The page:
Styling console.log output

I recently learned about a very cool console.log feature. You can use CSS formatting to style the output of console.log. And it’s very easy. All you have to do is use the ‘ %c ‘ formatting tag in your message.

Here’s a simple example:

console.log('%cThis is a %cfun%c console message',
            'font: 24px serif; font-weight:100; color: #228;',
            'font: 30px sans-serif; font-weight:800; color: #F44;',
            'font: 24px serif; font-weight:100; color: #228;'

When you look in the console of the browser, you should see something like this:


Unfortunately this features is not supported in all browsers, which may result in a whole bunch of CSS being written to the console. You should check the browser in your code before using this feature. As far as I know only Chrome and Firefox support this feature.

Poor Mans jQuery

A lot of people use jQuery in their HTML/JavaScript applications. There’s nothing wrong with that. But I’ve seen a lot of people use jQuery only to make it easy to find elements and they are not using any of the other jQuery functions. It’s pretty clear that writing a single ‘ $ ‘ instead of the way longer usages of various function on the ‘document‘ object, like getElementById. One of the functions on the ‘document’ object is the querySelectorAll function. This function brings a similar experience to vanilla JavaScript by taking selectors as a parameter.  So if we take a look at the example below. This show a fairly complicated selector you might find in an application.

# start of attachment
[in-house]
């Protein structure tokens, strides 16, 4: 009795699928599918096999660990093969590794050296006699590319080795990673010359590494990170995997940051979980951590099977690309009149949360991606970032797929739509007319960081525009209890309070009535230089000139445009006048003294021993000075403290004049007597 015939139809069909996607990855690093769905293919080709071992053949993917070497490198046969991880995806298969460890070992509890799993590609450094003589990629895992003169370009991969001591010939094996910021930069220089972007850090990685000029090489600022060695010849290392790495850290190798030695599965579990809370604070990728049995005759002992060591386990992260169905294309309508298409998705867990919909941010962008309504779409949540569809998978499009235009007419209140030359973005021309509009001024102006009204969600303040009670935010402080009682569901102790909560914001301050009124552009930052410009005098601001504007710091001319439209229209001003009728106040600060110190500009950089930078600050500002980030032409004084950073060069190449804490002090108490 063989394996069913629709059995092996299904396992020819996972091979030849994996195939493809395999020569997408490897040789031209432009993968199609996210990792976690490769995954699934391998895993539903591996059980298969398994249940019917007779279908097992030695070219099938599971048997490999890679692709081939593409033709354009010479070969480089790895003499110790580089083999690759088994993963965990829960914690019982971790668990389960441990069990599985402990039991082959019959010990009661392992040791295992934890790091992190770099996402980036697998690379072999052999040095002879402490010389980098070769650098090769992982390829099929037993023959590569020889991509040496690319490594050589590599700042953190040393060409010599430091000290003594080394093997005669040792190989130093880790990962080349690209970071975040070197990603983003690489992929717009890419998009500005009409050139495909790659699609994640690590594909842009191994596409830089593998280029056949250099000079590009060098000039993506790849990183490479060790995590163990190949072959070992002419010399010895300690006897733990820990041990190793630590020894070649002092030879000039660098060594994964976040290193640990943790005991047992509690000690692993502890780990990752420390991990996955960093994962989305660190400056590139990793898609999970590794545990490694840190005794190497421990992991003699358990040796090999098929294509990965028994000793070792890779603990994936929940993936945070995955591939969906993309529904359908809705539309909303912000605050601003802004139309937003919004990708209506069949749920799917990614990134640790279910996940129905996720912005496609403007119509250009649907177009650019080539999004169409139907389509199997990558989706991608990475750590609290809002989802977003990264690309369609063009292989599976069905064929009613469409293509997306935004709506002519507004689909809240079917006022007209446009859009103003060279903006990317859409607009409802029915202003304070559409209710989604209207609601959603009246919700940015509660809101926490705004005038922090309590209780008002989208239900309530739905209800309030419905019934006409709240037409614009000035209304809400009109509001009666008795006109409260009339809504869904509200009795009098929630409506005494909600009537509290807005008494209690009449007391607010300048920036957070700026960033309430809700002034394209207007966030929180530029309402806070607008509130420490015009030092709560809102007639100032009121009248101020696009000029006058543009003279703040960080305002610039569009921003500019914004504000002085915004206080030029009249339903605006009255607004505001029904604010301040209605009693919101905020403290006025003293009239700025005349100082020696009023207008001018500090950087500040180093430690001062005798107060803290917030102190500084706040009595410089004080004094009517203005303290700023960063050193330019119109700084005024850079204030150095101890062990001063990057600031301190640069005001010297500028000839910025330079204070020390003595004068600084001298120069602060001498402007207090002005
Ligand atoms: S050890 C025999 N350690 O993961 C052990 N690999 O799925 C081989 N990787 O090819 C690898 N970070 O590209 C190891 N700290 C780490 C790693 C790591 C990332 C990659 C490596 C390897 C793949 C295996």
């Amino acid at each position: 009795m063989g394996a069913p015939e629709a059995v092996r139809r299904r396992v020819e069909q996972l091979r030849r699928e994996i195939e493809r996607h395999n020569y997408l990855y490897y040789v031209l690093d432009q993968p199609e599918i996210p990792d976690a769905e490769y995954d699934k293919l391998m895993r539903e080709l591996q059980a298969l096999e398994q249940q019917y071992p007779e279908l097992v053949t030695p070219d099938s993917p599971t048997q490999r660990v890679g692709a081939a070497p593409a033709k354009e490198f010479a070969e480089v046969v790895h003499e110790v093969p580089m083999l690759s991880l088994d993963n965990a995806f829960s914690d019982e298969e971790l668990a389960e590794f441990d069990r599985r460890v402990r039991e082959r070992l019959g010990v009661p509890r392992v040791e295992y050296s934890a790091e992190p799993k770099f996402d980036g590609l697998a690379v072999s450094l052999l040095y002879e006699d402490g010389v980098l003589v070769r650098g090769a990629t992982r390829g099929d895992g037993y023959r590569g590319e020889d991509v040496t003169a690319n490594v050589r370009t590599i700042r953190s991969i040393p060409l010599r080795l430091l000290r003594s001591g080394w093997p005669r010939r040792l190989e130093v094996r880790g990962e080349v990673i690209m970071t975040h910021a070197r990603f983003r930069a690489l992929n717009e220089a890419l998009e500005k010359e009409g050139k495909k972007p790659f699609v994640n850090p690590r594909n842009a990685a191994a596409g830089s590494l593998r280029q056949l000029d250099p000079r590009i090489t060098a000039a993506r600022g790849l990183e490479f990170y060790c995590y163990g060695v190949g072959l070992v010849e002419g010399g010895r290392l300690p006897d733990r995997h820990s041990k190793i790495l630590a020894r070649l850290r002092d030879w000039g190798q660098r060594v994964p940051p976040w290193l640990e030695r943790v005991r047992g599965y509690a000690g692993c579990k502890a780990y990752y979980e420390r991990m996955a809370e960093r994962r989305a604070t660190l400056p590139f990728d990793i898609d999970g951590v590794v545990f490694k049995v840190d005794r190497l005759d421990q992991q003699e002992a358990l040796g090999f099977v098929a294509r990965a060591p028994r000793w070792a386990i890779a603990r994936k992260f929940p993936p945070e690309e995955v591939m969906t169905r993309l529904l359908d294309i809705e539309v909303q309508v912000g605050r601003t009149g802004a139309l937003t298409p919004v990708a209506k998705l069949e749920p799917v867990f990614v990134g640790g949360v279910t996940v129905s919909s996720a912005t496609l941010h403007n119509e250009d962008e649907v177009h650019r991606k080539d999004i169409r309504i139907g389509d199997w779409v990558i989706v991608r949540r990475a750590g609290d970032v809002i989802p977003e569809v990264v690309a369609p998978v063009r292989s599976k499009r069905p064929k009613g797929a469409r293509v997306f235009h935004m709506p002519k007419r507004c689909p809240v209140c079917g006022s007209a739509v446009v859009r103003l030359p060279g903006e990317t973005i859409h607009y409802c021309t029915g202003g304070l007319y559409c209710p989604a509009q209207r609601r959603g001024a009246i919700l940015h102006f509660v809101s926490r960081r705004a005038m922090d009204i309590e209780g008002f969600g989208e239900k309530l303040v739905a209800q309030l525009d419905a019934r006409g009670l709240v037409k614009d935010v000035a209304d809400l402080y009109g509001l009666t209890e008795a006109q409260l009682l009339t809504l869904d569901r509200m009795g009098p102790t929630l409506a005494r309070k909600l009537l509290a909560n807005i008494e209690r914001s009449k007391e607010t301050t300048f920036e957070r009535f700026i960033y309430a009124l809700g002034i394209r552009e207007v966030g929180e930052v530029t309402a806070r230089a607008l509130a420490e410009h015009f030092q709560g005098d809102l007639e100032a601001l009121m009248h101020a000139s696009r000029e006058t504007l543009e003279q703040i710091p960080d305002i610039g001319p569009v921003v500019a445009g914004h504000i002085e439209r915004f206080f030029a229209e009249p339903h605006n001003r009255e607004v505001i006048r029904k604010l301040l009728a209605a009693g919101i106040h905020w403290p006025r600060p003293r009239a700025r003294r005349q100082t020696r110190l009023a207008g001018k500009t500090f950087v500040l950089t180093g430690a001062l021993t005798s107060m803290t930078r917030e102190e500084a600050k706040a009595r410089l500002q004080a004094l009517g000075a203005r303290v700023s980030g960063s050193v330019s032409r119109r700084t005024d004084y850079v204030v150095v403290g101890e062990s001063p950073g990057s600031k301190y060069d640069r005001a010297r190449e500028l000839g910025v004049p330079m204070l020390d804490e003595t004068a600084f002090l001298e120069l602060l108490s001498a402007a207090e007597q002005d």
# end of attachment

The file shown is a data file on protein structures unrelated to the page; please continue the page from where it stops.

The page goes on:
I personally don’t like writing ‘document.querySelectorAll every time I need to find some things in the DOM, and many people with me. That’s why a lot of developers include jQuery in their project. To be able to use a similar syntax as jQuery is using I often add the following line somewhere at the start of my JavaScript code:

window.$ = function (selector) { return document.querySelectorAll(selector); };

Here’s the earlier example, but with the poor-mans-jQuery added.

It’s not perfect and sometimes I add a context or something to that function if it is needed for that project, but it works fine in most cases.

As a last note, always look at the performance. If you are using selectors a lot, like in a big for-iteration, you might want to use the document.getElementsByClass function or something similar. These have less overhead and are somewhat faster.